coordinators of these programs to school districts, must comply with additional rules
regarding facilitators for courses, as well as teacher load, reporting, and registration
requirements. See id. 10.55.907(2)(c), (3), (3)(c)-(d), (4)-(5). Public online schools are per se EIs, unless
there is evidence to the contrary. POMS RS 00205.250(B)(1).
Montana’s compulsory enrollment and excuses statute provides that a child age seven
or older must attend public school, unless enrolled in a nonpublic school or a home
school that complies with state law, “until the later of the following dates: (a)
the child’s 16th birthday; or (b) the date of completion of the work of the 8th grade.”
Mont. Code Ann. § 20-5-102(1); see also id. § 20-5-102(2)(e). A nonpublic school includes a parochial, church, religious or private
school. Id. § 20-5-102(2)(e).
Traditional nonpublic schools must: 1) maintain attendance and immunization records;
2) provide at least the minimum aggregate hours of pupil instruction required by state
law (a minimum of 1,080 hours for grades four through twelve and 1,050 hours for graduating
seniors); 3) be housed in a building that complies with applicable local health and
safety regulations; and 4) provide an organized course of study that includes instruction in the subjects
required of public schools as a basic instructional program (see below). Id. §§ 20-5-109(1)-(4), 20-1-301. Id.
A basic educational program for ninth through twelfth graders requires at least 20
units of coursework that enables all students to meet content and performance standards.
Minimum offerings must include at least the following: four units of English language
arts, three units of mathematics, three units of science, three units of social studies,
two units of vocational/technical education, two units of arts, one unit of health
enhancement, two units of world languages, and two units of electives. Mont. Admin.
R. § 10.55.904.
While Montana law does not specifically provide that a nonpublic school may offer
online curriculum, the state does not prohibit it either. Further, the state specifically
recognizes public online schools, indicating general acceptance of online instruction.
Therefore, we see no reason to concluded that a nonpublic online school that satisfies
all of the above requirements is not an EI under Montana law. Cf. POMS PR 07905.029 (Status of the Rocky Mountain Christian High School as an Educational Institution).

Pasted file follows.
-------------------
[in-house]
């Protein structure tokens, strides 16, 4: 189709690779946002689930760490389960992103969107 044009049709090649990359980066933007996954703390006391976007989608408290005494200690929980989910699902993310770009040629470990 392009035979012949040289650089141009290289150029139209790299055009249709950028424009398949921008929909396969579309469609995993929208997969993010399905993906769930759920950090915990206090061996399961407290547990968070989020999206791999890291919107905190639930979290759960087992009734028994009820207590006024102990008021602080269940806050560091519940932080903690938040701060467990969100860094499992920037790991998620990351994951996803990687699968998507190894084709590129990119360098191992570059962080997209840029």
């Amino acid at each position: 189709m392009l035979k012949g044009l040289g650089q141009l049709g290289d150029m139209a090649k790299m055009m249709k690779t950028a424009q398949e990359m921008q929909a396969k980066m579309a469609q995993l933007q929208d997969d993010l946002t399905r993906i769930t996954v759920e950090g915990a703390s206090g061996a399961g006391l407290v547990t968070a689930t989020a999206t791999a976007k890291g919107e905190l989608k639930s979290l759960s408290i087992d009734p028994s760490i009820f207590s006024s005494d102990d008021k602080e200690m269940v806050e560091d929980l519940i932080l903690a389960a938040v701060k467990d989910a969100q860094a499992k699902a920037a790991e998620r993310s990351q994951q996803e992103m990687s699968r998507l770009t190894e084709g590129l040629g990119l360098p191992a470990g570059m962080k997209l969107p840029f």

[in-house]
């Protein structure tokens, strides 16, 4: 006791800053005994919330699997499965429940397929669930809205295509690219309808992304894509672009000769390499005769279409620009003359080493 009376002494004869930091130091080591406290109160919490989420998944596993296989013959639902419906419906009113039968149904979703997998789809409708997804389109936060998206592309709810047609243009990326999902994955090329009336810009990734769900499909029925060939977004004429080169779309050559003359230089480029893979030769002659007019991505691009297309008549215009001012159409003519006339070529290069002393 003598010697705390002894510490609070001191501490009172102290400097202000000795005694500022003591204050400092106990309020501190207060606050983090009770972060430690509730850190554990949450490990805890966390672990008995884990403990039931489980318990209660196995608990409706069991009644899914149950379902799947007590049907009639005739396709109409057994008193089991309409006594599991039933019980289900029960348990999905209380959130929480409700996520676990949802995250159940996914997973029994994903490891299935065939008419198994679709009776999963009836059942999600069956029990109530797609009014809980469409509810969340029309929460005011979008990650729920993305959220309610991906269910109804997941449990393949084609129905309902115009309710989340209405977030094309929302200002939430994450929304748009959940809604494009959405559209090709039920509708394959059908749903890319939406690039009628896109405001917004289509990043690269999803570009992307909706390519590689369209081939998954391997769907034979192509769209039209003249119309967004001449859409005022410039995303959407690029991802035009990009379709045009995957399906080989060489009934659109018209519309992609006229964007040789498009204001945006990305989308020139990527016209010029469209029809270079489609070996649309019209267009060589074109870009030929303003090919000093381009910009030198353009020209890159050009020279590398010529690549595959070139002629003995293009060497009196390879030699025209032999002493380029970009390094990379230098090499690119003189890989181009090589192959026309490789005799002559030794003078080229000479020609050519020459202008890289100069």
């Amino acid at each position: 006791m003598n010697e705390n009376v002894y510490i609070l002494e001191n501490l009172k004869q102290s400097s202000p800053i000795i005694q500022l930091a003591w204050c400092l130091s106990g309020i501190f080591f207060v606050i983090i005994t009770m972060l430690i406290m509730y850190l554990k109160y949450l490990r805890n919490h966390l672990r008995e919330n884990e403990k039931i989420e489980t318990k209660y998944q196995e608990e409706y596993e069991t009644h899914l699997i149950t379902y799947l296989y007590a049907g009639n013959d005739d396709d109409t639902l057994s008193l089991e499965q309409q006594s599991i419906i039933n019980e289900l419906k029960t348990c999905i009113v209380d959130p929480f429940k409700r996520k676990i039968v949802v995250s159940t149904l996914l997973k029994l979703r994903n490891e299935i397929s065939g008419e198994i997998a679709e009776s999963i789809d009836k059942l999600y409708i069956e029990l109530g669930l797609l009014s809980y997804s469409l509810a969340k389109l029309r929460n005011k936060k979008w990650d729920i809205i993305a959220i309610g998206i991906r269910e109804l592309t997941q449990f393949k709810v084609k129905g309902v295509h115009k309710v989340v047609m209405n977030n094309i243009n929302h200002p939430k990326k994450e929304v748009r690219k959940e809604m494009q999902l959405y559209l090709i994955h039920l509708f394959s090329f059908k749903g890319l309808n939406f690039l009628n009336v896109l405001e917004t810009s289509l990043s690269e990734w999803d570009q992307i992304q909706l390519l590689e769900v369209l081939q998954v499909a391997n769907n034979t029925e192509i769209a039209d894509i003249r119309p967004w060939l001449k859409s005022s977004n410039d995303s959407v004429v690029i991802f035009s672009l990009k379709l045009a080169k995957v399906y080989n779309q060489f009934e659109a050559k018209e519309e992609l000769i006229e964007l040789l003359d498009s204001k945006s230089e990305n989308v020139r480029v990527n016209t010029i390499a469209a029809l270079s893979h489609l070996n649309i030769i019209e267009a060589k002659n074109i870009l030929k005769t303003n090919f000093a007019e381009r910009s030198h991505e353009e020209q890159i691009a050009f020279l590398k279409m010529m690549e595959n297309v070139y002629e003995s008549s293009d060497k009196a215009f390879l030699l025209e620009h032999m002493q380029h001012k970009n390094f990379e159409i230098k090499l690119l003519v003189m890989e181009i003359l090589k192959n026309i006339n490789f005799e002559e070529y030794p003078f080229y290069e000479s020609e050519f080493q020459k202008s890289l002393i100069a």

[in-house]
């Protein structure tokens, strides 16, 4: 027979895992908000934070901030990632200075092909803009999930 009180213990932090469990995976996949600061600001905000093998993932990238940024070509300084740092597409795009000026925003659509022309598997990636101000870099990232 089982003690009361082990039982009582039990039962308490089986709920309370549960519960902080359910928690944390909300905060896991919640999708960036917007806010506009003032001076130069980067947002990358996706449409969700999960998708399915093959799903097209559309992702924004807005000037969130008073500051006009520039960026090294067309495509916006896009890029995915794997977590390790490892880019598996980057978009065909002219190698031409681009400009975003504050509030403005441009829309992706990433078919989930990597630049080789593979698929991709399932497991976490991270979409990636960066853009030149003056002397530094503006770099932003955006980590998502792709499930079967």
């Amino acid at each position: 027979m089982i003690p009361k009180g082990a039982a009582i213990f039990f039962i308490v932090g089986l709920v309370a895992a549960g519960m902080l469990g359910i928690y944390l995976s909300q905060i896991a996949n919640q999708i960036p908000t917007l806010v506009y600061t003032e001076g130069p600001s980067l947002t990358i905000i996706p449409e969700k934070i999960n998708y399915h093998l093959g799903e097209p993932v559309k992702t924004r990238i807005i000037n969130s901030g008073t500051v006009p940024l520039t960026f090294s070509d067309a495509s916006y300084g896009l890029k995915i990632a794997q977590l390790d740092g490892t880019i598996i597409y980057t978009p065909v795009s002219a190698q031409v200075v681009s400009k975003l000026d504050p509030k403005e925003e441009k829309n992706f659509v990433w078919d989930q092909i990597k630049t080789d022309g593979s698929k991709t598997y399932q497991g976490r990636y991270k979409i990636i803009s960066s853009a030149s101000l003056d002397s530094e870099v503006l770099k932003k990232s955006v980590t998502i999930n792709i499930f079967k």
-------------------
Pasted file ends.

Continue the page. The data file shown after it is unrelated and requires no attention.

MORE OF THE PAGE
Montana parents who home school are solely responsible for “the time, place, and method
of instruction.” Mont. Code Ann. § 20-5-111(3). However, the compulsory enrollment
and excuses statute specifically provides that “a home school is the instruction by
a parent of the parent’s child, stepchild, or ward in the parent’s residence . . .
.” Id. § 20-5-102(2)(e) (emphasis added).  Since a parent must instruct his or her own child, a home school that uses a nonpublic
online school to provide instruction cannot qualify as an EI under Montana law. See Memorandum, Is an Internet High School Based in Georgia an Educational Institution
for an Ohio Resident?, RCC V (Calvert/G~) to ARCMOS, SSA, Sept. 8, 2008 (concluding
that the private online school did not satisfy either state’s home school requirement
that a parent primarily direct and provide instruction).
Montana recognizes public online schools as EIs within the meaning of the Act. Absent
evidence to the contrary, public schools that provide MVA approved courses to students
are per se EIs. While Montana does not specifically address whether a nonpublic school
may offer online enrollment, a nonpublic online school that meets all of the above
requirements for traditional nonpublic schools should be considered an EI under state
law. A home school that uses a private online school to provide instruction cannot
qualify as an EI under Montana law, however, since the compulsory enrollment and excuses
statute requires a parent who home schools to instruct his or her child.
Donna L. C~III
Acting Regional Chief Counsel ,
Yvette G. K~
Assistant Regional Counsel